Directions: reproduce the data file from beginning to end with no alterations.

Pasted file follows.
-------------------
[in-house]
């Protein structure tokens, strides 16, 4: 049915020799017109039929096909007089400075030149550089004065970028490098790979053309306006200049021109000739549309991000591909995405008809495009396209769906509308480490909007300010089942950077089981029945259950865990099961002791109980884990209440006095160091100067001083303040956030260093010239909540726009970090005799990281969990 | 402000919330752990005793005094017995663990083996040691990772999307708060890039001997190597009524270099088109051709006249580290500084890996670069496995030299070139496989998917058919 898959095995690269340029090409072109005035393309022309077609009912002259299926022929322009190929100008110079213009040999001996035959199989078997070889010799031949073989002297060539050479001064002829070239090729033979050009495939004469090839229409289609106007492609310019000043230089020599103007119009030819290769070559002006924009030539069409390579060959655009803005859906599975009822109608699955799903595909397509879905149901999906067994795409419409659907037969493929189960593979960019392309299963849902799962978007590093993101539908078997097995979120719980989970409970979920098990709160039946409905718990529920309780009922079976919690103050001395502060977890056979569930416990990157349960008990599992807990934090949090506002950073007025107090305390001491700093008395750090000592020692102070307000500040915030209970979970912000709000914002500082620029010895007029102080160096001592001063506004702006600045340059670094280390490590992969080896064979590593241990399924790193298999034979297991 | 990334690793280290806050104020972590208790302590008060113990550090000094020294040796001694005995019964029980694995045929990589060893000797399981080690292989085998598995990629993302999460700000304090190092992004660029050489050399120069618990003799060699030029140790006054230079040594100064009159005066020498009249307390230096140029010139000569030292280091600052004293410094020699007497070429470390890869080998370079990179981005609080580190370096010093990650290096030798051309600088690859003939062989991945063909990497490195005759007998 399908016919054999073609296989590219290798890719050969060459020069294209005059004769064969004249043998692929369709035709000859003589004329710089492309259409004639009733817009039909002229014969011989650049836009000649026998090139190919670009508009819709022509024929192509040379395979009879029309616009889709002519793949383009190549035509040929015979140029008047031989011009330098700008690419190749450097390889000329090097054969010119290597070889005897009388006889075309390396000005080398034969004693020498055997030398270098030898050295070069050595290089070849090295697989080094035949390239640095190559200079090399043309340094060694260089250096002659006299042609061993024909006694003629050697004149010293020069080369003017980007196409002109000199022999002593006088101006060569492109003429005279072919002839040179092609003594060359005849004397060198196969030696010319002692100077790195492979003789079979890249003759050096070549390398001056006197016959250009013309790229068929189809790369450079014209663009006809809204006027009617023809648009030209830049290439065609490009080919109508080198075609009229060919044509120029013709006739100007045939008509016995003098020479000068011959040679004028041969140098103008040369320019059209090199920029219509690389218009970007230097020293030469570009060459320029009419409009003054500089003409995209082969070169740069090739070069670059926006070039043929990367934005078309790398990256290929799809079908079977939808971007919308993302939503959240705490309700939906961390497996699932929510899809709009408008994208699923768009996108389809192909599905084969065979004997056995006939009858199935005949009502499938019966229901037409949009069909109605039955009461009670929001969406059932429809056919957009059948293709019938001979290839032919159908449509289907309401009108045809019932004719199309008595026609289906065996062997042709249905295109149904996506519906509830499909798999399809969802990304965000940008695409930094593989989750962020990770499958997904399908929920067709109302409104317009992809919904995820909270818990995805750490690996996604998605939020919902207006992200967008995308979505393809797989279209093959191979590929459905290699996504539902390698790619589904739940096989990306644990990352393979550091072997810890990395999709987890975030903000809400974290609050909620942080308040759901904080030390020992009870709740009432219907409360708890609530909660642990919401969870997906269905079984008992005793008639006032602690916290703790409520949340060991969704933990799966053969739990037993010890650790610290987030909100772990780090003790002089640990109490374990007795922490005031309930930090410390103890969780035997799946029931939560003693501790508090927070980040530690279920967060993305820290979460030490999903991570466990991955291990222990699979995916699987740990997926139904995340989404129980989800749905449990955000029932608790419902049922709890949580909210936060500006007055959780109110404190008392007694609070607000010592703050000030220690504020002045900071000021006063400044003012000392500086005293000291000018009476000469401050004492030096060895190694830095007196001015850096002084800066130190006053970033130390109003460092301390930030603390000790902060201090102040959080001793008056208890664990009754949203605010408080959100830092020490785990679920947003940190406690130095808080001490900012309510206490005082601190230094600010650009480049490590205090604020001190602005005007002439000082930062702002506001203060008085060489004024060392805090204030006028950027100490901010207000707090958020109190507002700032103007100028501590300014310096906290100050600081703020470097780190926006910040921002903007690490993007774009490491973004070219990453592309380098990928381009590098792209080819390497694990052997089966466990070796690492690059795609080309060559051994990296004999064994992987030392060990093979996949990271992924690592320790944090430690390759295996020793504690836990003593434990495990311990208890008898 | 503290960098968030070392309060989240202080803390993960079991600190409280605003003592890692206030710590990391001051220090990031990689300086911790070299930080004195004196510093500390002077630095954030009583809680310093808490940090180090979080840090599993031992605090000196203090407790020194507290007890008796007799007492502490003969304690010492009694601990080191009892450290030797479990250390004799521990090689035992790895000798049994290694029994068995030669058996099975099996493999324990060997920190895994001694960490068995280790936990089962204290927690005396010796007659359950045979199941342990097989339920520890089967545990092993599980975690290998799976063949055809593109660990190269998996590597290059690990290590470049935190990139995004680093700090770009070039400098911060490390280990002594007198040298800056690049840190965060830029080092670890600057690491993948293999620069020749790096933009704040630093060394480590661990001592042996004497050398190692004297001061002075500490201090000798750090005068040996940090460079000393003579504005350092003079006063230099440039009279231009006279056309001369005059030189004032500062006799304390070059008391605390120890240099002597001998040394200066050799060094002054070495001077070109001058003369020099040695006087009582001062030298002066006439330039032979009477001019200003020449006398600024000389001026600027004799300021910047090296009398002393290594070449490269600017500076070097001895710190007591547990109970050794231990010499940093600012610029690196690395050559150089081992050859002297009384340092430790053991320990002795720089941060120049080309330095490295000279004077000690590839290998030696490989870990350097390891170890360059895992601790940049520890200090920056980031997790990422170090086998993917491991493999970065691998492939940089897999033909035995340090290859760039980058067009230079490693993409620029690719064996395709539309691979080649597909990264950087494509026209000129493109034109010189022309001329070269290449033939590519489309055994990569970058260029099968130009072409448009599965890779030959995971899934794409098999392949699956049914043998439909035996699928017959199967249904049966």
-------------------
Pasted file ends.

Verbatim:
[in-house]
């Protein structure tokens, strides 16, 4: 049915020799017109039929096909007089400075030149550089004065970028490098790979053309306006200049021109000739549309991000591909995405008809495009396209769906509308480490909007300010089942950077089981029945259950865990099961002791109980884990209440006095160091100067001083303040956030260093010239909540726009970090005799990281969990 | 402000919330752990005793005094017995663990083996040691990772999307708060890039001997190597009524270099088109051709006249580290500084890996670069496995030299070139496989998917058919 898959095995690269340029090409072109005035393309022309077609009912002259299926022929322009190929100008110079213009040999001996035959199989078997070889010799031949073989002297060539050479001064002829070239090729033979050009495939004469090839229409289609106007492609310019000043230089020599103007119009030819290769070559002006924009030539069409390579060959655009803005859906599975009822109608699955799903595909397509879905149901999906067994795409419409659907037969493929189960593979960019392309299963849902799962978007590093993101539908078997097995979120719980989970409970979920098990709160039946409905718990529920309780009922079976919690103050001395502060977890056979569930416990990157349960008990599992807990934090949090506002950073007025107090305390001491700093008395750090000592020692102070307000500040915030209970979970912000709000914002500082620029010895007029102080160096001592001063506004702006600045340059670094280390490590992969080896064979590593241990399924790193298999034979297991 | 990334690793280290806050104020972590208790302590008060113990550090000094020294040796001694005995019964029980694995045929990589060893000797399981080690292989085998598995990629993302999460700000304090190092992004660029050489050399120069618990003799060699030029140790006054230079040594100064009159005066020498009249307390230096140029010139000569030292280091600052004293410094020699007497070429470390890869080998370079990179981005609080580190370096010093990650290096030798051309600088690859003939062989991945063909990497490195005759007998 399908016919054999073609296989590219290798890719050969060459020069294209005059004769064969004249043998692929369709035709000859003589004329710089492309259409004639009733817009039909002229014969011989650049836009000649026998090139190919670009508009819709022509024929192509040379395979009879029309616009889709002519793949383009190549035509040929015979140029008047031989011009330098700008690419190749450097390889000329090097054969010119290597070889005897009388006889075309390396000005080398034969004693020498055997030398270098030898050295070069050595290089070849090295697989080094035949390239640095190559200079090399043309340094060694260089250096002659006299042609061993024909006694003629050697004149010293020069080369003017980007196409002109000199022999002593006088101006060569492109003429005279072919002839040179092609003594060359005849004397060198196969030696010319002692100077790195492979003789079979890249003759050096070549390398001056006197016959250009013309790229068929189809790369450079014209663009006809809204006027009617023809648009030209830049290439065609490009080919109508080198075609009229060919044509120029013709006739100007045939008509016995003098020479000068011959040679004028041969140098103008040369320019059209090199920029219509690389218009970007230097020293030469570009060459320029009419409009003054500089003409995209082969070169740069090739070069670059926006070039043929990367934005078309790398990256290929799809079908079977939808971007919308993302939503959240705490309700939906961390497996699932929510899809709009408008994208699923768009996108389809192909599905084969065979004997056995006939009858199935005949009502499938019966229901037409949009069909109605039955009461009670929001969406059932429809056919957009059948293709019938001979290839032919159908449509289907309401009108045809019932004719199309008595026609289906065996062997042709249905295109149904996506519906509830499909798999399809969802990304965000940008695409930094593989989750962020990770499958997904399908929920067709109302409104317009992809919904995820909270818990995805750490690996996604998605939020919902207006992200967008995308979505393809797989279209093959191979590929459905290699996504539902390698790619589904739940096989990306644990990352393979550091072997810890990395999709987890975030903000809400974290609050909620942080308040759901904080030390020992009870709740009432219907409360708890609530909660642990919401969870997906269905079984008992005793008639006032602690916290703790409520949340060991969704933990799966053969739990037993010890650790610290987030909100772990780090003790002089640990109490374990007795922490005031309930930090410390103890969780035997799946029931939560003693501790508090927070980040530690279920967060993305820290979460030490999903991570466990991955291990222990699979995916699987740990997926139904995340989404129980989800749905449990955000029932608790419902049922709890949580909210936060500006007055959780109110404190008392007694609070607000010592703050000030220690504020002045900071000021006063400044003012000392500086005293000291000018009476000469401050004492030096060895190694830095007196001015850096002084800066130190006053970033130390109003460092301390930030603390000790902060201090102040959080001793008056208890664990009754949203605010408080959100830092020490785990679920947003940190406690130095808080001490900012309510206490005082601190230094600010650009480049490590205090604020001190602005005007002439000082930062702002506001203060008085060489004024060392805090204030006028950027100490901010207000707090958020109190507002700032103007100028501590300014310096906290100050600081703020470097780190926006910040921002903007690490993007774009490491973004070219990453592309380098990928381009590098792209080819390497694990052997089966466990070796690492690059795609080309060559051994990296004999064994992987030392060990093979996949990271992924690592320790944090430690390759295996020793504690836990003593434990495990311990208890008898 | 503290960098968030070392309060989240202080803390993960079991600190409280605003003592890692206030710590990391001051220090990031990689300086911790070299930080004195004196510093500390002077630095954030009583809680310093808490940090180090979080840090599993031992605090000196203090407790020194507290007890008796007799007492502490003969304690010492009694601990080191009892450290030797479990250390004799521990090689035992790895000798049994290694029994068995030669058996099975099996493999324990060997920190895994001694960490068995280790936990089962204290927690005396010796007659359950045979199941342990097989339920520890089967545990092993599980975690290998799976063949055809593109660990190269998996590597290059690990290590470049935190990139995004680093700090770009070039400098911060490390280990002594007198040298800056690049840190965060830029080092670890600057690491993948293999620069020749790096933009704040630093060394480590661990001592042996004497050398190692004297001061002075500490201090000798750090005068040996940090460079000393003579504005350092003079006063230099440039009279231009006279056309001369005059030189004032500062006799304390070059008391605390120890240099002597001998040394200066050799060094002054070495001077070109001058003369020099040695006087009582001062030298002066006439330039032979009477001019200003020449006398600024000389001026600027004799300021910047090296009398002393290594070449490269600017500076070097001895710190007591547990109970050794231990010499940093600012610029690196690395050559150089081992050859002297009384340092430790053991320990002795720089941060120049080309330095490295000279004077000690590839290998030696490989870990350097390891170890360059895992601790940049520890200090920056980031997790990422170090086998993917491991493999970065691998492939940089897999033909035995340090290859760039980058067009230079490693993409620029690719064996395709539309691979080649597909990264950087494509026209000129493109034109010189022309001329070269290449033939590519489309055994990569970058260029099968130009072409448009599965890779030959995971899934794409098999392949699956049914043998439909035996699928017959199967249904049966």